When widow Halla comes into a major inheritance after the passing of her uncle-in-law, her other in-laws aren’t too thrilled about being skipped over. They end up locking Halla in her room until she agrees to marry her brother-in-law. Halla is about to take a drastic measure when she draws an old sword and a man materializes before her. Sarkis is bound to the owner of the sword and helps Halla gain back her inheritance.
As I was reading about the hero’s journey I was hoping to find some variants of the formula, and I think I found my objective in Swordheart. Both Halla and Sarkis are on a quest to gain back Halla’s rightful inheritance from the world’s worst in-laws, but each is also on a personal journey of growth and redemption.
Halla’s journey is the primary but I was equally invested in both, which is no easy feat. Countless times I read stories with dual main characters, usually jumping back and forth between both points of view, and I end up caring only for one of them. I wanted them to be together, but more so I wanted them, as individuals, to succeed.
Romance in books is really hit or miss for me, I think it’s one of hardest things for writers to convey. Genuine attraction that builds and doesn’t feel forced or just plain gross. When I saw the way the winds were blowing I was already on Halla and Sarkis’ side, and I actually really enjoyed the slow build of this relationship.
Since Pride and Prejudice one of my favorite stories is when two people from very different backgrounds, who seem to have warring personalities, are actually more aligned than they realize. Halla is from the soft and decadent South, while Sarkis is a man out of time, a warrior from a land with very different values. I’m also biased because Halla is a middle-aged plus-sized widow, which let’s be honest, this is not the typical woman we see as a fantasy romantic lead. Or a romantic lead in general.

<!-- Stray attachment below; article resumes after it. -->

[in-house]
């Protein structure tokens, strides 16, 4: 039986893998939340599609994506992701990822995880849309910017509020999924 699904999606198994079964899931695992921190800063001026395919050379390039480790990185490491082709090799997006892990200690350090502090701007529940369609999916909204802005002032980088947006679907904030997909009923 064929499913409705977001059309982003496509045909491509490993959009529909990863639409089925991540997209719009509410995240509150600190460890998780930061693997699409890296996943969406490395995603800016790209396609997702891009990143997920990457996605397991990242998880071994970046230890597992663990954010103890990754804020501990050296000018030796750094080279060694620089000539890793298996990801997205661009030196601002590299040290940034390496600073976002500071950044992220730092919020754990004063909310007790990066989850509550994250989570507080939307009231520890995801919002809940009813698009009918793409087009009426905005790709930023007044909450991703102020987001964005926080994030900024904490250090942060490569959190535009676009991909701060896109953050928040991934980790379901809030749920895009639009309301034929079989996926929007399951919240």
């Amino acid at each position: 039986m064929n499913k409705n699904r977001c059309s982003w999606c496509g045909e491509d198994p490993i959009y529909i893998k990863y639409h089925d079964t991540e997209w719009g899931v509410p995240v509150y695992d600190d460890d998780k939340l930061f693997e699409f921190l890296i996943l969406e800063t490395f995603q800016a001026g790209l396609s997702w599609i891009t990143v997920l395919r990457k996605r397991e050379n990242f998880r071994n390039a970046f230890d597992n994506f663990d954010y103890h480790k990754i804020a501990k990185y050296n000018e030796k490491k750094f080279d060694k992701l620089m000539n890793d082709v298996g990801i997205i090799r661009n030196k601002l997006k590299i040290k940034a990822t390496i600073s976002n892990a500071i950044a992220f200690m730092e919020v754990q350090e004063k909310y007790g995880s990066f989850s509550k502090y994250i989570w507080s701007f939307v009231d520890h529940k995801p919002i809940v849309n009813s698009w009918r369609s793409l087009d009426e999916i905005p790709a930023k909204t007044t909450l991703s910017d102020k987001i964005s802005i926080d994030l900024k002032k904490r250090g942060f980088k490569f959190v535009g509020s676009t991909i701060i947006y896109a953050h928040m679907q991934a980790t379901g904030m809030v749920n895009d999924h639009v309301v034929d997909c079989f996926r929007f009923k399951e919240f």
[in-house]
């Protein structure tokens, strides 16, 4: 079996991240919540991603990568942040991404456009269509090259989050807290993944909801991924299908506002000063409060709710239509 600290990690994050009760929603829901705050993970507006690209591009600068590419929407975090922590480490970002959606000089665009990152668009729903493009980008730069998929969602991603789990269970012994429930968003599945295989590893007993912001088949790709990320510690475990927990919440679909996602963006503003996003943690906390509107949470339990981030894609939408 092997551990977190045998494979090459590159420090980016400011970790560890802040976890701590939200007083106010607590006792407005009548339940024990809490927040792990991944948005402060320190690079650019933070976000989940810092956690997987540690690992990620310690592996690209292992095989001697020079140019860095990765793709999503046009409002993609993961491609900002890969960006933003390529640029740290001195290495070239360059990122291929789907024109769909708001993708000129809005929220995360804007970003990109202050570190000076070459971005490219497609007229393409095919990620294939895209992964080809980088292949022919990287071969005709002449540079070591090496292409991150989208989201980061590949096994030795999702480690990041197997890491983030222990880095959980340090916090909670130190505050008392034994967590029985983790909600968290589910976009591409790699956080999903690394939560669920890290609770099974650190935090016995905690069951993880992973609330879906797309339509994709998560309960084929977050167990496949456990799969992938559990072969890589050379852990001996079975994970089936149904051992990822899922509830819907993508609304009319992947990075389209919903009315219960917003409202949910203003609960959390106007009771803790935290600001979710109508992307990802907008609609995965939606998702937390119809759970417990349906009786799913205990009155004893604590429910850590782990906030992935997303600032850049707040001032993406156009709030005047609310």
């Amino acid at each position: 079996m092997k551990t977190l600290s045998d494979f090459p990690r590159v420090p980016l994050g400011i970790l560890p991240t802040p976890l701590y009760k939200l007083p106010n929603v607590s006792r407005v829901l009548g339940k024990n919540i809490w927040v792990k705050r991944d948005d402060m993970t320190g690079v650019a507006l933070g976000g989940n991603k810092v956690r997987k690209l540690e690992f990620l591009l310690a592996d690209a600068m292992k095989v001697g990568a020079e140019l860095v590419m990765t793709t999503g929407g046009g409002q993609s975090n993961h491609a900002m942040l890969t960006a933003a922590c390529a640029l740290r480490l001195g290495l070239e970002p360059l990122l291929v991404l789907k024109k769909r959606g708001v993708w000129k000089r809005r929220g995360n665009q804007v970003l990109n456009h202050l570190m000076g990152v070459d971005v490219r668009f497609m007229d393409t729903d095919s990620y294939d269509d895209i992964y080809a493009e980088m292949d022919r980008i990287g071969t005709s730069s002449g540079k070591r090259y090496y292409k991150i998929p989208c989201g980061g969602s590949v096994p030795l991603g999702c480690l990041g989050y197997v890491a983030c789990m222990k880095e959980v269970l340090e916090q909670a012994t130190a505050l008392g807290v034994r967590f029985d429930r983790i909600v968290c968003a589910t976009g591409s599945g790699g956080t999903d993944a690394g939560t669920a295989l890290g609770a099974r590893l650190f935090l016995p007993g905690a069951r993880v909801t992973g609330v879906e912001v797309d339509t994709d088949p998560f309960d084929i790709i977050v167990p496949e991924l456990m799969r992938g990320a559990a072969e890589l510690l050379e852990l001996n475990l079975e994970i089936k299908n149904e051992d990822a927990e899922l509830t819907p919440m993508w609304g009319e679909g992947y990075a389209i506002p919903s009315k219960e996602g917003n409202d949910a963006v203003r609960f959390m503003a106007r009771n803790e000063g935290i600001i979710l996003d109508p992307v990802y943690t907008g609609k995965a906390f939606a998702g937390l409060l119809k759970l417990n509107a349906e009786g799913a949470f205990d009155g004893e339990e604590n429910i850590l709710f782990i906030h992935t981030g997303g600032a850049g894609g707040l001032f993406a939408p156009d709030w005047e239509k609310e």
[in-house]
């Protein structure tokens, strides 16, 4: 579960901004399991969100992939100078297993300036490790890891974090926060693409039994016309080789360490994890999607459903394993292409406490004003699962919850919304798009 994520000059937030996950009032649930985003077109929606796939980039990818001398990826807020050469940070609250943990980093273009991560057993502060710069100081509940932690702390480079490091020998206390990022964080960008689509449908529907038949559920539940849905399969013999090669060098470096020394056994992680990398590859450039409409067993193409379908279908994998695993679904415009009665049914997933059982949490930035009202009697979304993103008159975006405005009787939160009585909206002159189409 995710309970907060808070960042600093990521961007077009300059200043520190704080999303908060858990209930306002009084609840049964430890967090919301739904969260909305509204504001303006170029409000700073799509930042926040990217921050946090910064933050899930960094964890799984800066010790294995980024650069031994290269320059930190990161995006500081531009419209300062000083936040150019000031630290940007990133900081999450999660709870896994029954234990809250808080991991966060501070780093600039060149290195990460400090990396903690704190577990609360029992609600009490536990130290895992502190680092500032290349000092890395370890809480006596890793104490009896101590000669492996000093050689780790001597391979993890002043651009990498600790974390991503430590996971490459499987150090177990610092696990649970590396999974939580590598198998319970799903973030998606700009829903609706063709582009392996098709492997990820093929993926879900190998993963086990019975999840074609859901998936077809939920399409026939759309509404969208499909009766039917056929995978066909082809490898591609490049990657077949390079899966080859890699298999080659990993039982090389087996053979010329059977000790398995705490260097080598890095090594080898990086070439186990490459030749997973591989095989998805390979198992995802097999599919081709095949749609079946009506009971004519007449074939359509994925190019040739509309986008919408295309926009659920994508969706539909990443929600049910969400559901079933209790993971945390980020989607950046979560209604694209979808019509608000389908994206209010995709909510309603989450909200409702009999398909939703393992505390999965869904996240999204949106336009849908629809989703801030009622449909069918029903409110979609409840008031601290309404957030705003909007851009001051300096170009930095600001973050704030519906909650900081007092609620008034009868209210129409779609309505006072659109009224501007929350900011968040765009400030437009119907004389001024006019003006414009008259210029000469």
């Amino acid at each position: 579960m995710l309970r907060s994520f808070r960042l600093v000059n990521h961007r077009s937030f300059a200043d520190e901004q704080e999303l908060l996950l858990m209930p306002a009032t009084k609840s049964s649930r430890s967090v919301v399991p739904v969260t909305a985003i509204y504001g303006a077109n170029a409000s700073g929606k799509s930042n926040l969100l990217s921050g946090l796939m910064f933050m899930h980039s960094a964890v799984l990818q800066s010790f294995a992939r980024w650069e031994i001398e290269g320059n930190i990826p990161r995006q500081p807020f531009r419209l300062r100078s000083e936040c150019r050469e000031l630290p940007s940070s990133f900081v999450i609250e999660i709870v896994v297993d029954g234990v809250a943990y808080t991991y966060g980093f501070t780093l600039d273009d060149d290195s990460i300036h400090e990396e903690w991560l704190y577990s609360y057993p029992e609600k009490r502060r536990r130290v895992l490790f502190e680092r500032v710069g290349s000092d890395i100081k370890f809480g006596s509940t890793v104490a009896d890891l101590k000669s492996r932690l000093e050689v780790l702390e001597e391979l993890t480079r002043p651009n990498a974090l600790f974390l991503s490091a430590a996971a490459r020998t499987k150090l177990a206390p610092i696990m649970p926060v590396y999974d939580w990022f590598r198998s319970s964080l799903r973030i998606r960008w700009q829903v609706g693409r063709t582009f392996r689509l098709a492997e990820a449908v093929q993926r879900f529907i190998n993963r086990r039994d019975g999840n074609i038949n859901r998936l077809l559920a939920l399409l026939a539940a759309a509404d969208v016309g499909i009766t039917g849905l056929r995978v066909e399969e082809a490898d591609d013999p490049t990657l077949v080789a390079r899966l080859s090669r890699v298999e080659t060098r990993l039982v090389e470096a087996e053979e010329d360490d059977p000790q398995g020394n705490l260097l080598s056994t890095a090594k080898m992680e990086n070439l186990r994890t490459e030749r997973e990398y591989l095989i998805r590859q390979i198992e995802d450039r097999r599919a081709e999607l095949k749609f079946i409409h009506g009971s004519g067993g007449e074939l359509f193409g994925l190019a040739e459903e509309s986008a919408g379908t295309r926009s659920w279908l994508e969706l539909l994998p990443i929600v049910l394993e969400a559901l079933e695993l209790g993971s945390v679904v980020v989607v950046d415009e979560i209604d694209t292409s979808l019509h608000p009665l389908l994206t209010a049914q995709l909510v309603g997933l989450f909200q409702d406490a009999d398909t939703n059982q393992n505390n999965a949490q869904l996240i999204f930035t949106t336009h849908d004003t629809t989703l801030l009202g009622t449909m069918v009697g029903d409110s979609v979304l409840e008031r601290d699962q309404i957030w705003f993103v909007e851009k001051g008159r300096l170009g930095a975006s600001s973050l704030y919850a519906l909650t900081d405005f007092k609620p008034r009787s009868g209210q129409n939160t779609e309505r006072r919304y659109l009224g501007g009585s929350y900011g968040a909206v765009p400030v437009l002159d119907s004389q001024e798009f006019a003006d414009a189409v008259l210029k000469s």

Recently there’s been arguments about diversity in many different genres, but especially in high medieval fantasy. The excuse for lack of diversity is that the author is trying to be ‘realistic’. (I also hear this when sexual assault is overused in high fantasy as well, but that’s a whole ‘nother rant).
Realistic?! That might be valid for historical fantasy, but the amazing part about high fantasy is that the author creates the world. Maybe the structure and feel is similar to the middle ages, but anything can be changed as long as it makes logical sense in the created world.
I think that’s another reason why I really enjoyed Swordheart, not only because the heroine is not your typical damsel, but also because of Zale. Halfway through this road trip from hell, Halla and Sarkis are joined by Zale, a non-binary priest. Zale is a great character and it didn’t register that the character was non-binary right away, and I think it’s because they being non-binary is not treated as a big deal. They meld right into the group as a fully realized character.
Just because your high fantasy looks like the medieval times doesn’t mean that diversity doesn’t belong there! While the hero’s journey is a tale as old as time, that doesn’t mean that medieval fantasy has to look like Tolkien’s world.
For me there was much to love about Swordheart. The world, the characters, the love connection, the quest, and most of all, the ending. I know that there’s a sequel in the works, but I’m happy that for the most part it can stand up on its own. I just have to read the other books in the same universe as I wait for the sequel.